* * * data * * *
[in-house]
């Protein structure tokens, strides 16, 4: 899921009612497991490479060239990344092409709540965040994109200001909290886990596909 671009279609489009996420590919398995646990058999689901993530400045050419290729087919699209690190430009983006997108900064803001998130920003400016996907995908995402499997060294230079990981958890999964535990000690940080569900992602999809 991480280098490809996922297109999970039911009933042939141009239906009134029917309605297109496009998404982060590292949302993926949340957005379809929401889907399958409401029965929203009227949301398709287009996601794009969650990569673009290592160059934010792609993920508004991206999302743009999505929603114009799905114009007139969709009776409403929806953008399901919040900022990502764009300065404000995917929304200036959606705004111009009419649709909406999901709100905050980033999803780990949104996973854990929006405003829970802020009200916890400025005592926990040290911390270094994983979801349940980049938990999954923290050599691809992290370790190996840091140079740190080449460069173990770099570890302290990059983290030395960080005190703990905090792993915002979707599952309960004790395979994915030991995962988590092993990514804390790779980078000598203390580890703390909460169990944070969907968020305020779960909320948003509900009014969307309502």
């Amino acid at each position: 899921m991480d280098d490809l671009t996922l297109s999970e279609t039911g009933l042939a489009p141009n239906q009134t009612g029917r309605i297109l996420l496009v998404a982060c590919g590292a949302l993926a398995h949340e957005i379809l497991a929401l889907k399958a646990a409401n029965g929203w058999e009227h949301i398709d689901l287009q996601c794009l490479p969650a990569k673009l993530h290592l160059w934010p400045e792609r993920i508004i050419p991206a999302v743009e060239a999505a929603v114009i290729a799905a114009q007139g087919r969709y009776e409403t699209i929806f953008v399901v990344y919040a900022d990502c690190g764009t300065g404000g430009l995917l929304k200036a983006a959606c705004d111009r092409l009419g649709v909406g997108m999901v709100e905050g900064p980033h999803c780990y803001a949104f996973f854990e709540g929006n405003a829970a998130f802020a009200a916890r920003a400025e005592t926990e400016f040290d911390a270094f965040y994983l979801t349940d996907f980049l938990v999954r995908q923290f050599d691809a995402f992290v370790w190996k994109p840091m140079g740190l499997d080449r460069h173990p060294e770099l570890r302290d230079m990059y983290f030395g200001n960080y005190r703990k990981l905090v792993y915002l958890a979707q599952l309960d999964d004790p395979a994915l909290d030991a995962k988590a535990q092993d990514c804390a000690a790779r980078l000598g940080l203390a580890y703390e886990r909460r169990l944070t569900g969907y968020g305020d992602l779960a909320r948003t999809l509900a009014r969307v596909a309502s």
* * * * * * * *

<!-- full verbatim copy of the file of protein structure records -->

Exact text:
[in-house]
């Protein structure tokens, strides 16, 4: 899921009612497991490479060239990344092409709540965040994109200001909290886990596909 671009279609489009996420590919398995646990058999689901993530400045050419290729087919699209690190430009983006997108900064803001998130920003400016996907995908995402499997060294230079990981958890999964535990000690940080569900992602999809 991480280098490809996922297109999970039911009933042939141009239906009134029917309605297109496009998404982060590292949302993926949340957005379809929401889907399958409401029965929203009227949301398709287009996601794009969650990569673009290592160059934010792609993920508004991206999302743009999505929603114009799905114009007139969709009776409403929806953008399901919040900022990502764009300065404000995917929304200036959606705004111009009419649709909406999901709100905050980033999803780990949104996973854990929006405003829970802020009200916890400025005592926990040290911390270094994983979801349940980049938990999954923290050599691809992290370790190996840091140079740190080449460069173990770099570890302290990059983290030395960080005190703990905090792993915002979707599952309960004790395979994915030991995962988590092993990514804390790779980078000598203390580890703390909460169990944070969907968020305020779960909320948003509900009014969307309502």
């Amino acid at each position: 899921m991480d280098d490809l671009t996922l297109s999970e279609t039911g009933l042939a489009p141009n239906q009134t009612g029917r309605i297109l996420l496009v998404a982060c590919g590292a949302l993926a398995h949340e957005i379809l497991a929401l889907k399958a646990a409401n029965g929203w058999e009227h949301i398709d689901l287009q996601c794009l490479p969650a990569k673009l993530h290592l160059w934010p400045e792609r993920i508004i050419p991206a999302v743009e060239a999505a929603v114009i290729a799905a114009q007139g087919r969709y009776e409403t699209i929806f953008v399901v990344y919040a900022d990502c690190g764009t300065g404000g430009l995917l929304k200036a983006a959606c705004d111009r092409l009419g649709v909406g997108m999901v709100e905050g900064p980033h999803c780990y803001a949104f996973f854990e709540g929006n405003a829970a998130f802020a009200a916890r920003a400025e005592t926990e400016f040290d911390a270094f965040y994983l979801t349940d996907f980049l938990v999954r995908q923290f050599d691809a995402f992290v370790w190996k994109p840091m140079g740190l499997d080449r460069h173990p060294e770099l570890r302290d230079m990059y983290f030395g200001n960080y005190r703990k990981l905090v792993y915002l958890a979707q599952l309960d999964d004790p395979a994915l909290d030991a995962k988590a535990q092993d990514c804390a000690a790779r980078l000598g940080l203390a580890y703390e886990r909460r169990l944070t569900g969907y968020g305020d992602l779960a909320r948003t999809l509900a009014r969307v596909a309502s």